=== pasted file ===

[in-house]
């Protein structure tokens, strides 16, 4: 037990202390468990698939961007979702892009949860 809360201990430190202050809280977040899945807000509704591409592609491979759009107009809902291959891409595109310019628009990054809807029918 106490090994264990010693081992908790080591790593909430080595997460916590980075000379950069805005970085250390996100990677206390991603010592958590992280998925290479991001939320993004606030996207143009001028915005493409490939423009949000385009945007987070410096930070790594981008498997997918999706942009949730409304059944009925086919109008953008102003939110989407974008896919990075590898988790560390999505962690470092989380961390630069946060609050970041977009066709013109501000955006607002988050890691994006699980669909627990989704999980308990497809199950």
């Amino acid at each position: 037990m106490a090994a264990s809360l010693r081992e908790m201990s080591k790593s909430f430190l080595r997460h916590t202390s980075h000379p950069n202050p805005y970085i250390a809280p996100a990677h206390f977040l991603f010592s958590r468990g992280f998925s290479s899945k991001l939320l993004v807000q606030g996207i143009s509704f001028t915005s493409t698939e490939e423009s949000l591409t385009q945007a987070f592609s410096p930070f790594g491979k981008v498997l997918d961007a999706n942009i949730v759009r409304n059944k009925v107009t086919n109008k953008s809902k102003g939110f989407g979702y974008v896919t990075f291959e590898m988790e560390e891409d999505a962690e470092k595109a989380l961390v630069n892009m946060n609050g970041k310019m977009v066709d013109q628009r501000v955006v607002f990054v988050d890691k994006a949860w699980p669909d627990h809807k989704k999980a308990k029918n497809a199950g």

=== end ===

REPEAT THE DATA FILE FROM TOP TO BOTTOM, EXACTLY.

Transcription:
[in-house]
């Protein structure tokens, strides 16, 4: 037990202390468990698939961007979702892009949860 809360201990430190202050809280977040899945807000509704591409592609491979759009107009809902291959891409595109310019628009990054809807029918 106490090994264990010693081992908790080591790593909430080595997460916590980075000379950069805005970085250390996100990677206390991603010592958590992280998925290479991001939320993004606030996207143009001028915005493409490939423009949000385009945007987070410096930070790594981008498997997918999706942009949730409304059944009925086919109008953008102003939110989407974008896919990075590898988790560390999505962690470092989380961390630069946060609050970041977009066709013109501000955006607002988050890691994006699980669909627990989704999980308990497809199950």
């Amino acid at each position: 037990m106490a090994a264990s809360l010693r081992e908790m201990s080591k790593s909430f430190l080595r997460h916590t202390s980075h000379p950069n202050p805005y970085i250390a809280p996100a990677h206390f977040l991603f010592s958590r468990g992280f998925s290479s899945k991001l939320l993004v807000q606030g996207i143009s509704f001028t915005s493409t698939e490939e423009s949000l591409t385009q945007a987070f592609s410096p930070f790594g491979k981008v498997l997918d961007a999706n942009i949730v759009r409304n059944k009925v107009t086919n109008k953008s809902k102003g939110f989407g979702y974008v896919t990075f291959e590898m988790e560390e891409d999505a962690e470092k595109a989380l961390v630069n892009m946060n609050g970041k310019m977009v066709d013109q628009r501000v955006v607002f990054v988050d890691k994006a949860w699980p669909d627990h809807k989704k999980a308990k029918n497809a199950g």